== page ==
New Mississippi Law Blocks Online Access for Minors in Public Schools and Libraries

House Bill 1315, signed by the governor, regulates “pornographic media exposure” to K–12-aged children and “digital and online resources” provided by vendors to those children. The bill requires a vendor or provider of digital or online resources or databases to have safety policies and technology protection measures that prohibit and prevent a person from sending, receiving, viewing, or downloading content that officials consider “obscene.”

exterior view of Mississippi State Capitol
Mississippi State Capitol
Photo by Charlie Brenner from Jackson Mississippi, USA, CC BY-SA 2.0, via Wikimedia Commons

Some states have passed or proposed laws aimed at keeping library books with what officials consider “obscene” or “pornographic” material away from children. Now Mississippi, with a law that went into effect in July, is focusing on cleansing digital content.

House Bill 1315, signed by Governor Jonathan Tate Reeves, regulates “pornographic media exposure” to K–12-aged children and “digital and online resources” provided by vendors to those children. The bill requires a vendor or provider of digital or online resources or databases to have safety policies and technology protection measures that prohibit and prevent a person from sending, receiving, viewing, or downloading “child pornography,” “materials that depict or promote child sexual exploitation or trafficking,” “obscene materials” (as defined in the bill), ”inappropriate materials depicting or dealing with matters of sex, cruelty and violence in a manner likely to be injurious or harmful to a child,” or “materials that are sexually oriented.”

The bill’s sponsor, State Rep. Lee Yancey, said it is aimed at digital content providers, rather than at libraries themselves. But Phillip Carter, president of the Mississippi Library Association and director of the Starkville-Oktibbeha County Public Library System, said, “This bill impacts public libraries because it means that our vendors have to provide more secure methods for verifying the age of our patrons when offering their services.” These digital materials range from ebooks and audiobooks to, HeritageQuest Online, or Magnolia, the state’s EBSCO database, Carter said.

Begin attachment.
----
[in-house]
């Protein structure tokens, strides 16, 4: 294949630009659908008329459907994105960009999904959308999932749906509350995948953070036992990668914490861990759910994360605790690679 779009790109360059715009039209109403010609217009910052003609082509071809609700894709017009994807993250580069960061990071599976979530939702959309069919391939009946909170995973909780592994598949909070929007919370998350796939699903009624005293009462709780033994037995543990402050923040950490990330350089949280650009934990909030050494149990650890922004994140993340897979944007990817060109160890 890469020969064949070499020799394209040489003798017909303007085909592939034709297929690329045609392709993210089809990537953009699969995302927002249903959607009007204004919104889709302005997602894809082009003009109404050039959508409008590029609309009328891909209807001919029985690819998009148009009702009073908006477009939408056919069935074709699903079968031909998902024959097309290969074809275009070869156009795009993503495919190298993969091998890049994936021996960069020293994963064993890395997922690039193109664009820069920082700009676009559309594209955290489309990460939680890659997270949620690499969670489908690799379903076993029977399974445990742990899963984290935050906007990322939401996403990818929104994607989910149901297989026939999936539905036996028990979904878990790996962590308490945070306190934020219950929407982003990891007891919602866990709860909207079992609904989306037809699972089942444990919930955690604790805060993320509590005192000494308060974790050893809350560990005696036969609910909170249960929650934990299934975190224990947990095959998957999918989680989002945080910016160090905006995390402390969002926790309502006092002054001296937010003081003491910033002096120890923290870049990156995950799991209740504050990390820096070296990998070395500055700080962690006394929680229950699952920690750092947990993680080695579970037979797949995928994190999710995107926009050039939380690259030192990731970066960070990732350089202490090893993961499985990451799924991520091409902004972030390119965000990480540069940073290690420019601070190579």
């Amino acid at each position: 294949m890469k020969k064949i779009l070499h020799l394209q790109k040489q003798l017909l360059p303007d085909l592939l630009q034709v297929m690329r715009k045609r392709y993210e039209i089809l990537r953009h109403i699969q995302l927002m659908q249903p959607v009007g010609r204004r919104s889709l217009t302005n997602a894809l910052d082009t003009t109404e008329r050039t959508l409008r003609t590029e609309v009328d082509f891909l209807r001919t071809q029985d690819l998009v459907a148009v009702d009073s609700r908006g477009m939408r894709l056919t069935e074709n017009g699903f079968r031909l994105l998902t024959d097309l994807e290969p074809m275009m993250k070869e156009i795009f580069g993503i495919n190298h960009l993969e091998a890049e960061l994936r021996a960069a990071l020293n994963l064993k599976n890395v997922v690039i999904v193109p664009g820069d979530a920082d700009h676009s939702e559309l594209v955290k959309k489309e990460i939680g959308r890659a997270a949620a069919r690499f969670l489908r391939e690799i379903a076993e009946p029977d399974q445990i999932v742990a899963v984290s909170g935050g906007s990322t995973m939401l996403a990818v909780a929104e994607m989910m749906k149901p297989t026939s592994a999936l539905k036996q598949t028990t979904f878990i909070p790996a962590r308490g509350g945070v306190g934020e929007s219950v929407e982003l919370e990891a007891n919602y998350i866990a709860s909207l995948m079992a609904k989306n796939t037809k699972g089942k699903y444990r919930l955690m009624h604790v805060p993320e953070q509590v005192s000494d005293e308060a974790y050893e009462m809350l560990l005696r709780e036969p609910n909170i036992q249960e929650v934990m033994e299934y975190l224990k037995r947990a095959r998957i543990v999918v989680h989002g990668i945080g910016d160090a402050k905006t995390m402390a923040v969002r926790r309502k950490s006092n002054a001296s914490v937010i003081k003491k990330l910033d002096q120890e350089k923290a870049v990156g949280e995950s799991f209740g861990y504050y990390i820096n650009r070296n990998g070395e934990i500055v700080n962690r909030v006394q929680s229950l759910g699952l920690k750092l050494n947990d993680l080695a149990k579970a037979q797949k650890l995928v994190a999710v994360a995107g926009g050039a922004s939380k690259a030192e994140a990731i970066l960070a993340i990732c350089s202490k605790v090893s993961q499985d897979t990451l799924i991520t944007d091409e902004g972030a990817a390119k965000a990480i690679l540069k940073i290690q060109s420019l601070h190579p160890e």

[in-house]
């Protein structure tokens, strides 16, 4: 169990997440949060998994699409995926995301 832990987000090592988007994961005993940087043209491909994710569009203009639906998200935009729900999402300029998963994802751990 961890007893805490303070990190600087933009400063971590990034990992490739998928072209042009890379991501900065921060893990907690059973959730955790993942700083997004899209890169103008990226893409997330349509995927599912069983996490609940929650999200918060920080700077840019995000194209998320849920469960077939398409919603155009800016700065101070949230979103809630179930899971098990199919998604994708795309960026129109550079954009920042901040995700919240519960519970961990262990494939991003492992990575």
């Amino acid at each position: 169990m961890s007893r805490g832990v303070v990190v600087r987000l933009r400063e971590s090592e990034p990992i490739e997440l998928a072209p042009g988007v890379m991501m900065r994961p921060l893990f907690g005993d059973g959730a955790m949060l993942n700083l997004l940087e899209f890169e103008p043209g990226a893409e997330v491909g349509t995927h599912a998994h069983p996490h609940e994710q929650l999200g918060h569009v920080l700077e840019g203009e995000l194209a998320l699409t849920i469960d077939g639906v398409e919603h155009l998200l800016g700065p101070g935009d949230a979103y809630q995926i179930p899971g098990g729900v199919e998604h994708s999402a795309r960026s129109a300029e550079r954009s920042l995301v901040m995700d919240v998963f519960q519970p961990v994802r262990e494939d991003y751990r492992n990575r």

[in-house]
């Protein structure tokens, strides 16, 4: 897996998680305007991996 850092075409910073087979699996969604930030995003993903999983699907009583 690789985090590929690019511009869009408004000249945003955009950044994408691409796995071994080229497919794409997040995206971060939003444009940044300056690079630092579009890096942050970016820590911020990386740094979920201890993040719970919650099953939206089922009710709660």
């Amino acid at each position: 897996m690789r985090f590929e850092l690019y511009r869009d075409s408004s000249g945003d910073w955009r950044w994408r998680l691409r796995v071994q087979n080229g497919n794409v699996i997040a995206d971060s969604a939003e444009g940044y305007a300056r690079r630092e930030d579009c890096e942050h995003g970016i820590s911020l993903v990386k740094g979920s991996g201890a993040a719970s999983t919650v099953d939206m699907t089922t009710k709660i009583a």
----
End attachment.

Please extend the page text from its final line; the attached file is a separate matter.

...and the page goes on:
The bill “requires digital content providers to K–12 libraries to verify that there is no child porn or bestiality, or masturbation, or any kind of illicit sex in the material that’s been provided,” Yancey told Library Journal . He was quick to point out that the onus would be on the digital content provider, not the libraries, which are essentially held harmless. “There are no penalties for the library. There are no books that are banned.”

While that “seems a simple task,” Carter said, “it means integration with our ILS and system on the back end of our vendors’ platforms that can check for age appropriateness.” He added, “It’s not enough to simply check for age. The vendor then needs to have filters in place so that patrons under the age of 18 won’t have access to certain materials. The alternative, if a vendor is unable to provide the filtering, is that we have to restrict access to some resources to only those patrons that are 18 or older.”

Vendors who fail to comply face financial penalties and even termination of their contracts.



The impetus for the bill resulted from a call Yancey received from a licensed professional counselor in his district who deals with people who have been addicted to pornography, he told LJ. The counselor claimed that most of them began looking at pornography when they were 11, 12, or 13 years old, and wondered what could be done to address the problem.

Yancey said the bill has been misrepresented, insisting that although “the media continually reports that we are banning books and that libraries are not offering ebooks anymore because they don’t want the liability, that’s not at all what the bill does. The bill really spells out, to me, the worst of the worst cases,” such as child pornography.

The intent is preventive, he said, to keep creators of objectionable material from having a wider audience and being encouraged to continue producing that type of content. Even the motion picture industry has a rating system, he noted.

The bill is aimed at school libraries, but also children’s sections in public libraries. “You wouldn’t want to have a child get on a computer in the children’s section of a library and be able to do a search on bestiality and pull up pictures,” Yancey said. “It’s just common sense to me that these types of things would be screened out.”

But Mississippi First, a nonpartisan, nonprofit public policy advocacy organization, has stated on its website, “The general censorship of any content including descriptions of sexual intercourse could result in banning wide swaths of classic and contemporary literature, from Shakespeare to George Orwell’s 1984 to perhaps even the Bible. The statutory definition of ‘sexually oriented’ would also effectively ban any LGBTQ-related content.”